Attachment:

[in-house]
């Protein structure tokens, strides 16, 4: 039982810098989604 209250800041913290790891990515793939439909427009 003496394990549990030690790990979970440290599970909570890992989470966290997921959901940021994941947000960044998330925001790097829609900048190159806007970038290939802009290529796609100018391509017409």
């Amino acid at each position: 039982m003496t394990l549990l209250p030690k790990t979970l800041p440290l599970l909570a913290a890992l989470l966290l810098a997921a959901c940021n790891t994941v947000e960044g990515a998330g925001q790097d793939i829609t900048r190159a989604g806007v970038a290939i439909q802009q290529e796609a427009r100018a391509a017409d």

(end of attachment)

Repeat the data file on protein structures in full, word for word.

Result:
[in-house]
């Protein structure tokens, strides 16, 4: 039982810098989604 209250800041913290790891990515793939439909427009 003496394990549990030690790990979970440290599970909570890992989470966290997921959901940021994941947000960044998330925001790097829609900048190159806007970038290939802009290529796609100018391509017409």
């Amino acid at each position: 039982m003496t394990l549990l209250p030690k790990t979970l800041p440290l599970l909570a913290a890992l989470l966290l810098a997921a959901c940021n790891t994941v947000e960044g990515a998330g925001q790097d793939i829609t900048r190159a989604g806007v970038a290939i439909q802009q290529e796609a427009r100018a391509a017409d």